The Grahams’ of Cochran County – Chapter 14

Bob starts to school.  This was in 1935.  I was left home with Mother Bess and Janie.  Dad was off daily to the County Judge’s Office.  The older siblings were also in the Morton, Texas school system.  I was lonesome for Bob who was 18 months my senior.  Janie was two years younger than me and not much of a playmate.  She stuck around mother too much.

Bob was dressed up in new clothes and a new pair of shoes for this occasion.  I went barefooted most of the time but winter was approaching and mother gave me Bob’s old shoes.  That was ok.  They were broke in well.  Still had some sole in place.  I played kick the can a lot and pretended Bob was there to kick it back but in fact I played his part as well.

I think Bob missed me too but he would talk about his new friends at school and talk about a merry-go-round.  He didn’t like spelling.  He liked recess what ever that was.  He liked getting to hit the baseball and catch a football.  Bob said he was going to be 7 years old in December and he would get off of the 6 so I could move up to 6 in March.  That sounded great!  It was nice that he would do that for me.  Seemed to me that he was learning a lot about numbers and stuff.

The school year of 1935 – 1936 moved slow for me.  Too much solitude.  Just so much playing you can do by yourself.  During the summer of 1936 we did get back into our routine of going down to the little lake that had been created when the road building crew had dug a pit to get the white rock to pile on the county road.  Skipping rocks across the pond was a favorite pastime.  We liked to take the horn toads we found and tie a string around their horns and drag them across the pasture.  We would always release them because mother had told us that they were good little fellows and ate red ants.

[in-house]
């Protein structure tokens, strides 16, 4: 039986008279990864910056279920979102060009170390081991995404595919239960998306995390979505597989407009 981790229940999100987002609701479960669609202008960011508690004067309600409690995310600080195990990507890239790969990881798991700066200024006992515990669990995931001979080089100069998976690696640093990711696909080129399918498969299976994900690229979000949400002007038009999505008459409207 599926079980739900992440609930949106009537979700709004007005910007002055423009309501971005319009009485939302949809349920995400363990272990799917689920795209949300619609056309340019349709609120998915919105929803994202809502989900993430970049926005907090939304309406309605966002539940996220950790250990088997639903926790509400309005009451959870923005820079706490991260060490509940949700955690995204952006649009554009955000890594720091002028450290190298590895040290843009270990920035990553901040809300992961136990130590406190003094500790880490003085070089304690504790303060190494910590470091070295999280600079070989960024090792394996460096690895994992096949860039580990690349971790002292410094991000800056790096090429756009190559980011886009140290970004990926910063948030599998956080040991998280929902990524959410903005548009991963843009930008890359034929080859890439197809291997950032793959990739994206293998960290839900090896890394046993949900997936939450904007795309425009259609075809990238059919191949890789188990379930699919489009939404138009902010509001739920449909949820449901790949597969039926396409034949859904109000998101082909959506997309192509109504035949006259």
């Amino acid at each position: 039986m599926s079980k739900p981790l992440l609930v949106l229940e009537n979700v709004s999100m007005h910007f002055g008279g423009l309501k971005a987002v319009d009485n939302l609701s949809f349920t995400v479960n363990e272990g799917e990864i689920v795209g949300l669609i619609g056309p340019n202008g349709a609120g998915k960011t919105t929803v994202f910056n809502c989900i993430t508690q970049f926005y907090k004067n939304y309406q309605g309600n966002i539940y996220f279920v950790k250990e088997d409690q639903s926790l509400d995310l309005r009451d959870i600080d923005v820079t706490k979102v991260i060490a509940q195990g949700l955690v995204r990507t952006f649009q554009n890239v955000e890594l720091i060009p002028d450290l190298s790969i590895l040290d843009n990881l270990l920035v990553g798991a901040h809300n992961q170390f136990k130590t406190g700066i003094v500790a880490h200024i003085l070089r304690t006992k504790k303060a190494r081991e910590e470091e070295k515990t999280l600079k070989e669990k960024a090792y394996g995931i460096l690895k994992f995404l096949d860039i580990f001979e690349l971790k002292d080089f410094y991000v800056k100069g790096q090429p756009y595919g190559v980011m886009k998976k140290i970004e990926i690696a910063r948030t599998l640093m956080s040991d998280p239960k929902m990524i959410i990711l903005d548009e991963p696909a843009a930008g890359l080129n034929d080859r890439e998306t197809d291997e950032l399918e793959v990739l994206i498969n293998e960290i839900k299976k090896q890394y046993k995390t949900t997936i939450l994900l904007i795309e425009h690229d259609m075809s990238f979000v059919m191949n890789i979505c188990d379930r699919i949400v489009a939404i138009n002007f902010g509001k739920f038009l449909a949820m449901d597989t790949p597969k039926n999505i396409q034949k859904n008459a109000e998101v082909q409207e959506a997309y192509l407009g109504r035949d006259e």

I was really anxious to start to school in August.  We started early because when the cotton got ready the teachers would let us out so we could pick cotton for the farmers.  A lot of disappointment came my way when I did not get a new pair of shoes before school started.  They bought Bob a new pair and let me use his old pair that were new when he started to school.  Mother said he needed a new pair and we could not afford two pairs.  Bob has pretty well devastated this pair he started to school in.

They said they gave the new pair to Bob because he was going to be disappointed that he was staying in the first grade.  Nobody told me why he was being kept in the first grade but later on I think I figured it out.  The school board had planned to put a 12th grade in the school program that year by keeping the slow learners in the second grade and promoting the fast learners to the third grade.  This didn’t happen until several years later because those that wanted it were outnumbered by those that didn’t want it.

The first day of school, Bob introduced me to the merry-go-round.  That was a neat thing.  I could stay on that until I got dizzy.  What a feeling!  I also noticed that to slow the thing down I would have to drag my foot.  Bingo!  I could wear my shoe out and maybe mother would get me a new pair of shoes.

The last recess of the day I stayed out a little after everybody else had gone in.  It took me several rounds on the merry-go-round of starting and stopping.  Sure enough I started feeling the heat on the bottom of my foot.  When I looked at the bottom of my shoe I could see my skin.  The sock had been worn through as well.

I proudly skipped and hopped home, due no doubt to keeping the stickers from imbedding the prongs in my foot but also out of joy anticipating a new pair of shoes.  I rushed into the house calling my mother.  She came to look at the evidence I was presenting her and calmly said, “son, I have some cardboard I will cut for you and show you how you can keep wearing these shoes until cotton harvest time when you can afford to buy your own shoes”.

She could see my disappointment but knew our finances better than I did.  This economics lesson was well learned and appreciated through the years.

Leave a Reply

Fill in your details below or click an icon to log in:

WordPress.com Logo

You are commenting using your WordPress.com account. Log Out /  Change )

Google+ photo

You are commenting using your Google+ account. Log Out /  Change )

Twitter picture

You are commenting using your Twitter account. Log Out /  Change )

Facebook photo

You are commenting using your Facebook account. Log Out /  Change )

Connecting to %s